In a panel discussion called The Great ESG Debate: What Does the Future Have in Store? ETF Store President Nate Geraci spoke along with State Street’s Michael Andeberhan and Purview’s Linda Zhang, with Bloomberg’s Shaheen Contractor moderating.
ESG has been surprisingly controversial, sparking widespread debate in the investment community. U.S. ESG flows skyrocketed in the past two years – only to plummet in 2022. Answering why this is, Geraci said, “I think the obvious answer is performance.” With many ESG ETFs growth-orientated and full of tech, they’ve been dragged down quite a bit this year. While tech and growth have stumbled, energy has held up well. “Performance is king in the financial markets,” Geraci said, noting that ESG has also become more politicized. Advisors tend to want to be agnostic, making the politicization of ESG a bit of a headwind.
Andeberhan said, “it’s certainly created a cloud around the discussion of ESG.” He doesn’t see the political climate as likely to change, with ESG likely to have momentum among blue states but resistance in red states.
Geraci thinks that people are also starting to question whether they can even “do good” with investments. Combined with the underperformance, he isn’t sure that investors will come back to ESG.
According to Contractor, much of ESG’s growth came as larger institutions poured money into the space. She noted that many anti-ESG firms have started popping up. Geraci isn’t particularly bullish on either pro or anti-ESG ETFs. “People are fatigued on polarized politics,” he observed.
“This is a very troubling trend that everything is becoming politicized,” Zhang said, concurring that this will be trouble for flows going forward. Both politicization and more stringent regulatory requirements are going to impact ETFs going forward, according to Zhang. She thinks these circumstances have made the general climate around ESG muddy.
Andeberhan noted that though anti-ESG is making a lot of noise, their resolutions are only receiving about 7% of the proxy votes.
Zhang noted that funds like the iShares ESG Aware MSCI USA ETF (ESGU) might have ESG on the label, but it does contain fossil fuels. “This isn’t the only ESG product that has that problem,” she said, pointing to a lack of industry agreement about what counts as ESG. “If you agree with 99% of scientists around the globe that we need to do something,” Zhang said, going on to say that it is important to take investment opportunities that are consistent with a net zero future. She said the messaging of ESG needs to be clearer, “we need to tell why this is exciting.” She said that social justice should be apolitical.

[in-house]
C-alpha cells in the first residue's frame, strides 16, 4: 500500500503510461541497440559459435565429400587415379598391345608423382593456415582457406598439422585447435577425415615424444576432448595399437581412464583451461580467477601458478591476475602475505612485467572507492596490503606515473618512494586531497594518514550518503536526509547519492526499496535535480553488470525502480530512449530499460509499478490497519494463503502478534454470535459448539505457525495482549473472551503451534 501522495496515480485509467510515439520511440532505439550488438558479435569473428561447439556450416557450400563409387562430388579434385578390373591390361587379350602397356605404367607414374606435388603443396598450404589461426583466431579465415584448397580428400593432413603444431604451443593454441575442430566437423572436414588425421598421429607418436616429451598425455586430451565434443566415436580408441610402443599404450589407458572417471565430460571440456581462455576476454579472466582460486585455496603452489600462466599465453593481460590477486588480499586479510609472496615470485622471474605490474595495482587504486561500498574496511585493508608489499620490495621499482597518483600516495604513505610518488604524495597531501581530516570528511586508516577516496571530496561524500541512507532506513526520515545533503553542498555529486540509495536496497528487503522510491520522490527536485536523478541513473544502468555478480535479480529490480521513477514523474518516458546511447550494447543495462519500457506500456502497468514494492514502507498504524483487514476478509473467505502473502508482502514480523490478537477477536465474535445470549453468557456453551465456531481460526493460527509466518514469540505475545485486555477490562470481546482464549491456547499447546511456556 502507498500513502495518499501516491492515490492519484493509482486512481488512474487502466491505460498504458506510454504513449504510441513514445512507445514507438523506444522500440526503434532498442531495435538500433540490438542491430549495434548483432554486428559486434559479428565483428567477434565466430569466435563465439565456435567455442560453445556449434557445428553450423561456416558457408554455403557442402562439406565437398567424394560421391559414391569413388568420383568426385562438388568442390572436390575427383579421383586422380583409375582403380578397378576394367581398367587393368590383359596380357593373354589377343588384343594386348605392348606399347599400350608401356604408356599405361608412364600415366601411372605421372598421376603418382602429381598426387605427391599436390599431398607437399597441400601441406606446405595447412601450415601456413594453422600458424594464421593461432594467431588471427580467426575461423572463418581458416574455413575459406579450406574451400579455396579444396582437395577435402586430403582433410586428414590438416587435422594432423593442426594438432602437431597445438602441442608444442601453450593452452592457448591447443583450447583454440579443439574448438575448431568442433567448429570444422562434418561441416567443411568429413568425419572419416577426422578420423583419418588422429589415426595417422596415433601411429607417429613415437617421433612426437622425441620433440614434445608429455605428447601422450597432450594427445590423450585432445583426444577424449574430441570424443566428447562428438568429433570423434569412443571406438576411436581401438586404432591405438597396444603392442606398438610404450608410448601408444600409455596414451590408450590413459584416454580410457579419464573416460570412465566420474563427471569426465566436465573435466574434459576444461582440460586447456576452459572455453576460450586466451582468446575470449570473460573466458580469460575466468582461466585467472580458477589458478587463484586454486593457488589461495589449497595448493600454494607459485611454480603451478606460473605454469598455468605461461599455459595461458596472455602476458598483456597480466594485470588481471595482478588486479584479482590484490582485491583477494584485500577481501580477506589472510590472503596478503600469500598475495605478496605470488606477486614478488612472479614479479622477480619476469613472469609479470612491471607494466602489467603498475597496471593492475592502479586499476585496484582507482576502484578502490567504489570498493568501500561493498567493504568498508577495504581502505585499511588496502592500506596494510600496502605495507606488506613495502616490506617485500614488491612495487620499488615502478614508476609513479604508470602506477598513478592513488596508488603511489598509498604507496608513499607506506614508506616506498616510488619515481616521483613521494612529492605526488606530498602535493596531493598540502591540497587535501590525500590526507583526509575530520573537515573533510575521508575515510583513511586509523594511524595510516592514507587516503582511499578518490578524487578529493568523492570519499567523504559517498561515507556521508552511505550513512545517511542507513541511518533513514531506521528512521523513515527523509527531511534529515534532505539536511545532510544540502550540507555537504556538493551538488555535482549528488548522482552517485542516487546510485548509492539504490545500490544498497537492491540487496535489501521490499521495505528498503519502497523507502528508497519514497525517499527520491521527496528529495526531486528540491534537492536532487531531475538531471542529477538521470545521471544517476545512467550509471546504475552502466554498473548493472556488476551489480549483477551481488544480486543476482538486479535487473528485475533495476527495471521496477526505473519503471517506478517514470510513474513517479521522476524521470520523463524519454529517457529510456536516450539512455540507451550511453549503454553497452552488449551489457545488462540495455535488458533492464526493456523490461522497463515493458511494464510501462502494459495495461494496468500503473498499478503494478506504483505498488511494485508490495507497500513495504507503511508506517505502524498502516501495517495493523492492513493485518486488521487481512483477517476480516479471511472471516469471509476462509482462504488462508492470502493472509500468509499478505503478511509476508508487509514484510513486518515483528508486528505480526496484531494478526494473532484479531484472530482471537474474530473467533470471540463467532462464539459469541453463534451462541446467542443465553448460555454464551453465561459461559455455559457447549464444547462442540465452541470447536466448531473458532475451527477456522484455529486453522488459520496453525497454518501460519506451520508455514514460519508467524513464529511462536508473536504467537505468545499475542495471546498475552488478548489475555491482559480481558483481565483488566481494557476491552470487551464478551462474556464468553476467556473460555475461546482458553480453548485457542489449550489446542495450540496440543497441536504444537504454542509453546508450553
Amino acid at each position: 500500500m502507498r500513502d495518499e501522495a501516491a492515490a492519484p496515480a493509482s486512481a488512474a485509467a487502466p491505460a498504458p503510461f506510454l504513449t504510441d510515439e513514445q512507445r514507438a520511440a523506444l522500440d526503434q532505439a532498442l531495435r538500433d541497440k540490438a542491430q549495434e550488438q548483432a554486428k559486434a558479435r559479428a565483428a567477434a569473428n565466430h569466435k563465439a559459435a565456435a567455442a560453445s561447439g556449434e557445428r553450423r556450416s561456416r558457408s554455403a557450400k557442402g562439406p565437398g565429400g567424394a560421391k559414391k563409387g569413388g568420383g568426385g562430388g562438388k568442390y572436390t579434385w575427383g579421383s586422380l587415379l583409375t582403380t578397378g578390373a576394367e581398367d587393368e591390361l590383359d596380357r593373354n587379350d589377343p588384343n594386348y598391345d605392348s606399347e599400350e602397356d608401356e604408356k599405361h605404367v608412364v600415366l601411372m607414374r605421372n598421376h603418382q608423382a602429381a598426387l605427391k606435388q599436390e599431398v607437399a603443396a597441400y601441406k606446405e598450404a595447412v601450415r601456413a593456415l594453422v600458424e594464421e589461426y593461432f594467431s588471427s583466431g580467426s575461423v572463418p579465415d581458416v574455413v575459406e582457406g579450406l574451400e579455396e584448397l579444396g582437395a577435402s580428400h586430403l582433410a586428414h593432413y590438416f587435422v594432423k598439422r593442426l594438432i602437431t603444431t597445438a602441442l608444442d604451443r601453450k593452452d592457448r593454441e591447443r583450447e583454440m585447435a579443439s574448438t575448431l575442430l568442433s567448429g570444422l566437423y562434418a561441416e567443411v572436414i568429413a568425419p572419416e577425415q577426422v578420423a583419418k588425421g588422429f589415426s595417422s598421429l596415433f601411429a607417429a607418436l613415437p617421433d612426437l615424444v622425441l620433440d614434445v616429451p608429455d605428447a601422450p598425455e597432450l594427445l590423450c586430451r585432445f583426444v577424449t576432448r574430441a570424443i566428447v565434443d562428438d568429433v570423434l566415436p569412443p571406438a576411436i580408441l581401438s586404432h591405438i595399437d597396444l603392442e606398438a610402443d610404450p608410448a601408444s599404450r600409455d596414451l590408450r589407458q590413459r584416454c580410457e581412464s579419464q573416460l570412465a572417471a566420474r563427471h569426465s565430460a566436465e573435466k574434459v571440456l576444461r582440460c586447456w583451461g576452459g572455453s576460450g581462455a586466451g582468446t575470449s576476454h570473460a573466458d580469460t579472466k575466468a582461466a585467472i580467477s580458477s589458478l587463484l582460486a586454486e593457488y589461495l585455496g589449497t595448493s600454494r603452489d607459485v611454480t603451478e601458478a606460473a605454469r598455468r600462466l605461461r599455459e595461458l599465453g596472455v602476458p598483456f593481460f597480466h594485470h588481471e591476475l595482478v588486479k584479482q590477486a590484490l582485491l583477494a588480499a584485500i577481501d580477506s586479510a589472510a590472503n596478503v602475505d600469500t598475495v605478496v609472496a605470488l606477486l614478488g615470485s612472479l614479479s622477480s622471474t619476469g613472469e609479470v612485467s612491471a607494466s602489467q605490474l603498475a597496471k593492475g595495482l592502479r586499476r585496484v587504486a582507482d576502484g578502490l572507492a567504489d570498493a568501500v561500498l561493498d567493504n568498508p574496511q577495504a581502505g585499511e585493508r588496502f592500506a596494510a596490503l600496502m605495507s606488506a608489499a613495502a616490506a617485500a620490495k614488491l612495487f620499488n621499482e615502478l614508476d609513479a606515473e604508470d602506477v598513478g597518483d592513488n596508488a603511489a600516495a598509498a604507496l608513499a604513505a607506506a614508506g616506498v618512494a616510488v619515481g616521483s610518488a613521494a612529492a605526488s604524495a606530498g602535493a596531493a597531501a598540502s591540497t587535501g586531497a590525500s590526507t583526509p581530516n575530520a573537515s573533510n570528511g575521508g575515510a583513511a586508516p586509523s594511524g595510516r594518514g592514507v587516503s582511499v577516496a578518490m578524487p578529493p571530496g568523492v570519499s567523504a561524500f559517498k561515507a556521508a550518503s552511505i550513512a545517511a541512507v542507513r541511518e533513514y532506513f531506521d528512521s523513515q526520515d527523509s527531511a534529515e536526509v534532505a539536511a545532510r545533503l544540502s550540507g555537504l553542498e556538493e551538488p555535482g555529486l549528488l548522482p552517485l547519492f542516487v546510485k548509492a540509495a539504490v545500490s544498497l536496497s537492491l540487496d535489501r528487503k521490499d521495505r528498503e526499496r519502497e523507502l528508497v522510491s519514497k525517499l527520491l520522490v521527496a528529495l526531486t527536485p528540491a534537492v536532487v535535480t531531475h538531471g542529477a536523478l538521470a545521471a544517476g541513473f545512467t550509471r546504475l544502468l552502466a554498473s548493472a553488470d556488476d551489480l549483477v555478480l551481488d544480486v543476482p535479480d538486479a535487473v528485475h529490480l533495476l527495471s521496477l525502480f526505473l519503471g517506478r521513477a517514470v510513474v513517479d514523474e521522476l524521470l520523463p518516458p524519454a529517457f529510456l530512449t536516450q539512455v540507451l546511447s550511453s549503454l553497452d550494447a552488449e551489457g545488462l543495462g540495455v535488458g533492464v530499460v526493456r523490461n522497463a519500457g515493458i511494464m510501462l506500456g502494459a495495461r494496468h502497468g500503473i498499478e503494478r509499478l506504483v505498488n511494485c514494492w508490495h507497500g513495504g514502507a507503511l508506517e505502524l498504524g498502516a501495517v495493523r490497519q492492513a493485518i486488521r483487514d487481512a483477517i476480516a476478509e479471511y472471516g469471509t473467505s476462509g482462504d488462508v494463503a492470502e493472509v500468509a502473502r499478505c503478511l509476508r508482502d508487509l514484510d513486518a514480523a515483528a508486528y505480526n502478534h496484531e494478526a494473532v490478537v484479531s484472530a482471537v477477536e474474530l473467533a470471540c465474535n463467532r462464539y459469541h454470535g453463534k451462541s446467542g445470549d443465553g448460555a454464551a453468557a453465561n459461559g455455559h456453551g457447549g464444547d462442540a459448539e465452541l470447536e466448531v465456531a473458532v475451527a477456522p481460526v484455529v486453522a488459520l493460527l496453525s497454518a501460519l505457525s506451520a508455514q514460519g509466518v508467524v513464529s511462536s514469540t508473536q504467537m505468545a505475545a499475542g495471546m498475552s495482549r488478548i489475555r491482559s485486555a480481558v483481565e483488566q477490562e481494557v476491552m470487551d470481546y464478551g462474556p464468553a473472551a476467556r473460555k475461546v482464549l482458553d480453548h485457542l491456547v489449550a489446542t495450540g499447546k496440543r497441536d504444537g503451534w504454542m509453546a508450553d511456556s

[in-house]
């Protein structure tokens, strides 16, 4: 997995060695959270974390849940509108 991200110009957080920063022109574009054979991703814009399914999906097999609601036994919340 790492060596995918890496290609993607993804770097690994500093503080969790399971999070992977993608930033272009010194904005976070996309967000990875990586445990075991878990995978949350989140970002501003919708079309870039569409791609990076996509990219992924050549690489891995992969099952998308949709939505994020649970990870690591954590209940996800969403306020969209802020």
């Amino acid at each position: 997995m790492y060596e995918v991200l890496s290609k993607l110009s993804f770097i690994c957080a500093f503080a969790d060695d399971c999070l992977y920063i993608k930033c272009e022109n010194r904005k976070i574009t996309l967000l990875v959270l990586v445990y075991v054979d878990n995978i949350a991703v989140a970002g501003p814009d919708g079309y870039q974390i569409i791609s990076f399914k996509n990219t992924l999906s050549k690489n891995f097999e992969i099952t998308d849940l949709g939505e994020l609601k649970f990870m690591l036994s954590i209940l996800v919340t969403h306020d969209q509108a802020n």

“When you talk to certain state legislators that are dependent on fossil fuels, that’s a difficult conversation,” Andeberhan said in response to Zhang. “To go from where we are today to a clean energy future, there’s a transition that needs to happen.”
Geraci noted that “ESG is highly personal. Everyone has preferences.” He pointed to Tesla as a company that, from an environmental standpoint does well, but falls when you look at the ‘S’ and ‘G’ side of ESG, to the point where it is excluded from some ESG ETFs, such as the SPDR S&P 500 ESG ETF (EFIV).
In response to the ongoing performance question that plagues ESG funds, Zhang said, “why do we hold ESG to a higher standard? Why does it always have to outperform?” She pointed out that every fund has performance that goes up and down, but ESG receives extra scrutiny when it underperforms and very little recognition when it does well. She believes that across every sector there are companies that pollute excessively and companies that are better and it is possible to detoxify a portfolio.
“Unless there is regulation to say this constitutes an ESG company, there’s always going to be a separation,” Andeberhan said, speaking to how some companies can do well in one section of ESG and poorly in another. He continued, “disclose everything and your score is going to vary wildly.” Andeberhan believes that the number of possible data points can create a complicated picture.
Zhang pointed to the website fossilfuelfree.org as a useful tool for investors considering the environmental side of ESG in their allocations.
“Who is going to decide what’s ESG? Is the SEC going to do that? That seems very problematic to me,” Geraci said, noting he is unsure how to regulate.
Andeberhan noted the regulations can help alleviate concerns some investors have around ESG, especially as politicization creates fear and uncertainty, though he isn’t sure how regulatory bodies can get there right now.
“ESG is not about doing good. It’s an evolution of investing theory,” Zhang said, noting that ESG is ultimately about long-term risk management.
“I feel like the democratization is going to continue,” Andeberhan said.
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